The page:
The CYP450 family of enzymes is responsible for breaking down and getting rid of all the various toxins that we come in contact with on a daily basis. CYP1A2, a part of the CYP450 family, is of interest to many due to its impact on caffeine. (Learn more about other detoxification genes.)
If you’ve ever wondered why you can’t drink coffee after 3 pm and your friends can drink it at dinner, this gene likely holds the answer.
What is CYP1A2?
The CYP1A2 gene codes for an enzyme involved in the metabolism of several different xenobiotics, including:
- aflatoxin B1 (toxic mold found on grain)
When it comes to the CYP enzymes, there are substances that the enzyme acts on to break it down, called substrates. Additionally, other substances (called inducers) cause the body to produce more of the enzyme, as well as substances that inhibit the enzyme.
In addition to caffeine, CYP1A2 breaks down several prescription medications (substrates). Among these medications, the important ones include clozapine, olanzapine, theophylline, and tizanidine. People should pay attention to genetic variant interactions and other substances (e.g. caffeine) also metabolized using the same enzyme.[ref]
What speeds up CYP1A2?
The polycyclic aromatic hydrocarbons (PAHs) found in cigarette smoke upregulates CYP1A2. Thus, cigarette smoking may cause a faster clearance of some drugs that are metabolized through CYP1A2. For example, smokers who take duloxetine (Cymbalta) may have lower levels of the drug in their system.[ref]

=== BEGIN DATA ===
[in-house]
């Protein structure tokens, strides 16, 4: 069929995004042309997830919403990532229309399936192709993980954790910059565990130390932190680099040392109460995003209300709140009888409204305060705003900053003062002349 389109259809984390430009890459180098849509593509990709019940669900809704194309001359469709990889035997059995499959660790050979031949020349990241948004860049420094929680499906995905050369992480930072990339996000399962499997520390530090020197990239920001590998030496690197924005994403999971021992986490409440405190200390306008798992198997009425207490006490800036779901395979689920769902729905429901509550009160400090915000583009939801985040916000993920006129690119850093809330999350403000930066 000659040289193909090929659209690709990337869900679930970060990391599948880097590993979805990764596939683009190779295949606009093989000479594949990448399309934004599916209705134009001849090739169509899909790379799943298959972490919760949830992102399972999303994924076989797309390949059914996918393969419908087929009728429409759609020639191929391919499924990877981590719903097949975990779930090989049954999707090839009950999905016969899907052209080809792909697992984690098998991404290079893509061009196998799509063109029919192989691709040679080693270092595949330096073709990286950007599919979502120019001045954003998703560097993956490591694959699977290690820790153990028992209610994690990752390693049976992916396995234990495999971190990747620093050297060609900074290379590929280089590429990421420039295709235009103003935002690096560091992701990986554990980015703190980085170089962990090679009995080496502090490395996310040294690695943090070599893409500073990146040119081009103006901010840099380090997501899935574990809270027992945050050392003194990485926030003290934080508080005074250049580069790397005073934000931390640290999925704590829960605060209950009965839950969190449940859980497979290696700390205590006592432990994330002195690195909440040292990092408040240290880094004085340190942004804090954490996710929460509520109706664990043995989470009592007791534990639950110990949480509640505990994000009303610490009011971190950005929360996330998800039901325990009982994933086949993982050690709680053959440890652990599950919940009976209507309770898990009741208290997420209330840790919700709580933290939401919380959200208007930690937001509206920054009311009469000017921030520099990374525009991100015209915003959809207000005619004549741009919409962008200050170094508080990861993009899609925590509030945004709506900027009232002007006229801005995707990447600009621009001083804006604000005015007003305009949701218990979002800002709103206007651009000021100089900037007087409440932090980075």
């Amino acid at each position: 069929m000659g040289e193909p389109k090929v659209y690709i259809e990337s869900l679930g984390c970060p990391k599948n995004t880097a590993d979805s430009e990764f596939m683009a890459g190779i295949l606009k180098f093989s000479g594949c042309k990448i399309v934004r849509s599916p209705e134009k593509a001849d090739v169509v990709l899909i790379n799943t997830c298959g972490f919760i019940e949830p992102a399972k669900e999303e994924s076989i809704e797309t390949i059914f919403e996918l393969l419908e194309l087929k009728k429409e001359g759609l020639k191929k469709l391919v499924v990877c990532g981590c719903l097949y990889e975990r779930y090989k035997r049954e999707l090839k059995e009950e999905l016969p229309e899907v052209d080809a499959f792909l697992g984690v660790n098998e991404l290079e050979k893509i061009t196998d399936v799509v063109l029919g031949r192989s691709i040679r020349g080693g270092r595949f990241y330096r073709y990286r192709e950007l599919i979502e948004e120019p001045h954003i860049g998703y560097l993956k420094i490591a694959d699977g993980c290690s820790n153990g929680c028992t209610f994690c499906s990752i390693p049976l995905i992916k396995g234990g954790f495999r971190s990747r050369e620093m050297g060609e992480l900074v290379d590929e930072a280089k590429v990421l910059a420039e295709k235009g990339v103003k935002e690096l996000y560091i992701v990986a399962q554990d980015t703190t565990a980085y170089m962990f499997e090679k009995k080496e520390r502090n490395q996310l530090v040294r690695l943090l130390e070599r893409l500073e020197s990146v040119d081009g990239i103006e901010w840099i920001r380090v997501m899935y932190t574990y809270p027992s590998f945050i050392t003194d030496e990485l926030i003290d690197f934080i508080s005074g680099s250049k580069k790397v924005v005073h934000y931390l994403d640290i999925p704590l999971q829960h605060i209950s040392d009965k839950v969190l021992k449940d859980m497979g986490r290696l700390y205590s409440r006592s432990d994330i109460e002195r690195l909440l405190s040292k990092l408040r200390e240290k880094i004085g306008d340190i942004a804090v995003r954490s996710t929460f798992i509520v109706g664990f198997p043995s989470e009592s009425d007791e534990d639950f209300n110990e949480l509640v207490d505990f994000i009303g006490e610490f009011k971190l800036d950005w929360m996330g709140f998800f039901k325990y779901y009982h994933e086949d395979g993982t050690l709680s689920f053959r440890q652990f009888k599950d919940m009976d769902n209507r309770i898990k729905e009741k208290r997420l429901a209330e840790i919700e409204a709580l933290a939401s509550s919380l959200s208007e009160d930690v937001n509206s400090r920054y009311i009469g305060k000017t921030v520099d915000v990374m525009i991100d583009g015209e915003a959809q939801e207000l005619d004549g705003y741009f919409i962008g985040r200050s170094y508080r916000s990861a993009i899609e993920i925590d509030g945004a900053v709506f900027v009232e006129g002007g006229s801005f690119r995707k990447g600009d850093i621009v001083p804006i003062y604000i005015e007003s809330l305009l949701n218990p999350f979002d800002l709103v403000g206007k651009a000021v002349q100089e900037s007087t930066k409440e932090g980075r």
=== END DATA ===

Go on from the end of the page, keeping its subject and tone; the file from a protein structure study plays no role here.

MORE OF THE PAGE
CYP1A2 is also induced (activated) by cruciferous veggies such as cabbage, cauliflower, and broccoli.
Which supplements inhibit CYP1A2?
- St. John’s wort.
There is a list of drugs, inducers, and inhibitors of CYP1A2 on Wikipedia. Popular drugs metabolized, at least partially, by CYP1A2 include Wellbutrin, Zyprexa, and Cymbalta — as well as caffeine.
Genetics and CYP1A2
In looking at CYP1A2, there are several genetic variants that either increase the activity or decrease the activity of this enzyme.
People who have the CYP1A2 A/A genotype for rs762551 are rapid metabolizers. This means that they will break down, or metabolize, substances such as caffeine more rapidly.
What are the consequences of inhibited or increased activity?
Well, it depends on what substance you are breaking down. CYP1A2 metabolizes some pro-carcinogens from tobacco smoke into carcinogens. It also helps to turn aflatoxins (mold found on grain) into active compounds involved in liver cancer. Once CYP1A2 metabolizes these carcinogens, the body must eliminate them.
Thus, the rate at which toxins metabolize, in conjunction with how well Phase II detoxification moves out the metabolites, affects the risk of certain cancers.
A slow or reduced function isn’t always bad. For example, slow or inactive CYP1A2 is thought to decrease the risk of liver toxicity from aflatoxin B. This is because CYP1A2 turns the pro-carcinogenic molecules into carcinogens, which then have to be removed from the body.
CYP1A2 Genetic Variants:
One of the fun things to find out from your CYP1A2 genes is whether you are a fast or slow metabolizer of caffeine. This first variant is very well studied for the speed of caffeine metabolism.
Check your genetic data for rs762551 (23andMe v4, v5; AncestryDNA):